The distinctions among Windows user permissions and any set of SQL Server GRANTs seem like unrelated concepts. As often as not, it seems to actually be implemented with pseudo-logins for database roles; but that doesn't map usefully back to Windows permissions. Assuming single-login identity verification, why not just go with the simplest possible database roles?
So far we've picked up the single benefit that you don't need to store a password in your application; but that seems more like a trivial beneficial consequence than a design goal; there are lots of other more direct ways to achieve that, without closely coupling the entire security apparati of both universes.
Doesn't anyone else have any benefit to suggest, other than single login and ability for SD to maintain groups, thereby duplicating the capability for groups (based on the same user login) already existing in SQL Server?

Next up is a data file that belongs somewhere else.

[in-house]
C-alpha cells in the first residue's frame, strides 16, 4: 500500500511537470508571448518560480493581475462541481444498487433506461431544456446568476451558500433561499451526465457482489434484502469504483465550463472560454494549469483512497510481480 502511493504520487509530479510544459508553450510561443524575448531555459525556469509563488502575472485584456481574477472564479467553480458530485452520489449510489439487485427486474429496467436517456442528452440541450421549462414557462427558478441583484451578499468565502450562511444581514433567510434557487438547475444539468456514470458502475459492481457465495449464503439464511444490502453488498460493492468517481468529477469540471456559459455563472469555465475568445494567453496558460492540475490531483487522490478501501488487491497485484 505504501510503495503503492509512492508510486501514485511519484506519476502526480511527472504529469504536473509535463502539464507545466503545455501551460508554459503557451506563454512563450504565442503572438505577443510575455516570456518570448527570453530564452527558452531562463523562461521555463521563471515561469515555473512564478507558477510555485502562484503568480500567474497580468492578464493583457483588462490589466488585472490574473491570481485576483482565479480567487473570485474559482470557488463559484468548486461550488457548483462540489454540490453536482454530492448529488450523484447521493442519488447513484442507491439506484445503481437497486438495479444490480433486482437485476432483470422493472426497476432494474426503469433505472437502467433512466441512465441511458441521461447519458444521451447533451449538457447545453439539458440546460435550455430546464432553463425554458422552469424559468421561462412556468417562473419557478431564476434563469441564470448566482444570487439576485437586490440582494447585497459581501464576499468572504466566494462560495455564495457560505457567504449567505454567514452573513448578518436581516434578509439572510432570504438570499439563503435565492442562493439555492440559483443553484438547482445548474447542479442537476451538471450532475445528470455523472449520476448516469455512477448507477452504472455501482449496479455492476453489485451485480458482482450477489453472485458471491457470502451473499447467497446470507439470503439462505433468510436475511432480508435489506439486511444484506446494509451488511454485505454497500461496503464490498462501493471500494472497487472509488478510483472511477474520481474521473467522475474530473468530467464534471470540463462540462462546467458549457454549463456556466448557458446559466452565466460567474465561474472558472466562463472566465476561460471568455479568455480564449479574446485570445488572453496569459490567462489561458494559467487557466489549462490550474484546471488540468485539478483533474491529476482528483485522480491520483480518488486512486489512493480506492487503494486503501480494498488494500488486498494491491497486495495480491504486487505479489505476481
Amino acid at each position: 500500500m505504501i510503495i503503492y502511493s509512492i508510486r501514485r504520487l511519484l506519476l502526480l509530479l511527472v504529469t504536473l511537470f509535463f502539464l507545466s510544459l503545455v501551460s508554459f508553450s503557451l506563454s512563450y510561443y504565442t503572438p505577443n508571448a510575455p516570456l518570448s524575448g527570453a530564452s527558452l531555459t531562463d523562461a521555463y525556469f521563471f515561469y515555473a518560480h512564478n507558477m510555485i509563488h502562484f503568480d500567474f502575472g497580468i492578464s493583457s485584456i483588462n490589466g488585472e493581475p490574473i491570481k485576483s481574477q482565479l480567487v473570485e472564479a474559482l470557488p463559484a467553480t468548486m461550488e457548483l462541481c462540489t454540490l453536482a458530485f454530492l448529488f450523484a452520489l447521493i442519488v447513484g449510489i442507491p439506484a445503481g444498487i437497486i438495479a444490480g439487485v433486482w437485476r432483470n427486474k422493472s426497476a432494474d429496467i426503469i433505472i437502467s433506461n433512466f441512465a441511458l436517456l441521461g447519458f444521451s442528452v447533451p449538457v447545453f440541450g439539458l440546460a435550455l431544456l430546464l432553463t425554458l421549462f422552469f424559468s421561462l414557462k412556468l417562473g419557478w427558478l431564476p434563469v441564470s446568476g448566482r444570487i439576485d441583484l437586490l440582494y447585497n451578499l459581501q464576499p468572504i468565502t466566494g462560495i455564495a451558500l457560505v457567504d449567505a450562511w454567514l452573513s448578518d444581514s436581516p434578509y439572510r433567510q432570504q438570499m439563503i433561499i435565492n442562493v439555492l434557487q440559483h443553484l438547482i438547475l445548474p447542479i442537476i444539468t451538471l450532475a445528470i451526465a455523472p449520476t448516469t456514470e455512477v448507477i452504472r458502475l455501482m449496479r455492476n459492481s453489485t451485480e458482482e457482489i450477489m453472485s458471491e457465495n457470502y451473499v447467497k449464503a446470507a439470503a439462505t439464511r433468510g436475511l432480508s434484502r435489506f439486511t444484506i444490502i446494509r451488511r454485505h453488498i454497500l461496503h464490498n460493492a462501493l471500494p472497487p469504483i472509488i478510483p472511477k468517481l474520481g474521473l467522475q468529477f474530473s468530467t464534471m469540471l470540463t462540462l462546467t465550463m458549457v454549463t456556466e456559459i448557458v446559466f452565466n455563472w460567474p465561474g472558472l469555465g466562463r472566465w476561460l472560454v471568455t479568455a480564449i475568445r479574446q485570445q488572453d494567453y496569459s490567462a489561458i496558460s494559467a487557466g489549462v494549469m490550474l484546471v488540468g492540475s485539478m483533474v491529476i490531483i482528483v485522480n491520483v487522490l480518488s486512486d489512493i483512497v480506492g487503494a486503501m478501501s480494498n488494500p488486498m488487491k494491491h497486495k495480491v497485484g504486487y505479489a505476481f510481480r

The group issue has several flaws, including the assumption that the AD manager is assumed to be equally qualified to maintain both; and it excludes any network connections that aren't part of AD (thereby locking you into MS technology.)
And to put it in best-practice terms, you've built in coupling of systems, which is generally conceded to be a Bad Thing.